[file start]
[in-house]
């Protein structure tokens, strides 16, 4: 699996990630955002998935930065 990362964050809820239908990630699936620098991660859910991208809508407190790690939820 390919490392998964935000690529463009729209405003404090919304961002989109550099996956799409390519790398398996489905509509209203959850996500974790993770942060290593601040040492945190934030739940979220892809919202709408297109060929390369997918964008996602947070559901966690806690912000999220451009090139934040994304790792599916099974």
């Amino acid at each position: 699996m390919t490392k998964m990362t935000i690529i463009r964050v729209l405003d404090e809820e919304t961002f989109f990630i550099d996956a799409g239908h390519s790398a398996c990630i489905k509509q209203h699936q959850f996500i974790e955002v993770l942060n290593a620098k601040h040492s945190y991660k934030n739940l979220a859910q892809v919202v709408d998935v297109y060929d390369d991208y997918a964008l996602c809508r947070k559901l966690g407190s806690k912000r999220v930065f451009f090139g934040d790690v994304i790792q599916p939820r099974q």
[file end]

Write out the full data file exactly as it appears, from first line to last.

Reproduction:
[in-house]
């Protein structure tokens, strides 16, 4: 699996990630955002998935930065 990362964050809820239908990630699936620098991660859910991208809508407190790690939820 390919490392998964935000690529463009729209405003404090919304961002989109550099996956799409390519790398398996489905509509209203959850996500974790993770942060290593601040040492945190934030739940979220892809919202709408297109060929390369997918964008996602947070559901966690806690912000999220451009090139934040994304790792599916099974």
């Amino acid at each position: 699996m390919t490392k998964m990362t935000i690529i463009r964050v729209l405003d404090e809820e919304t961002f989109f990630i550099d996956a799409g239908h390519s790398a398996c990630i489905k509509q209203h699936q959850f996500i974790e955002v993770l942060n290593a620098k601040h040492s945190y991660k934030n739940l979220a859910q892809v919202v709408d998935v297109y060929d390369d991208y997918a964008l996602c809508r947070k559901l966690g407190s806690k912000r999220v930065f451009f090139g934040d790690v994304i790792q599916p939820r099974q």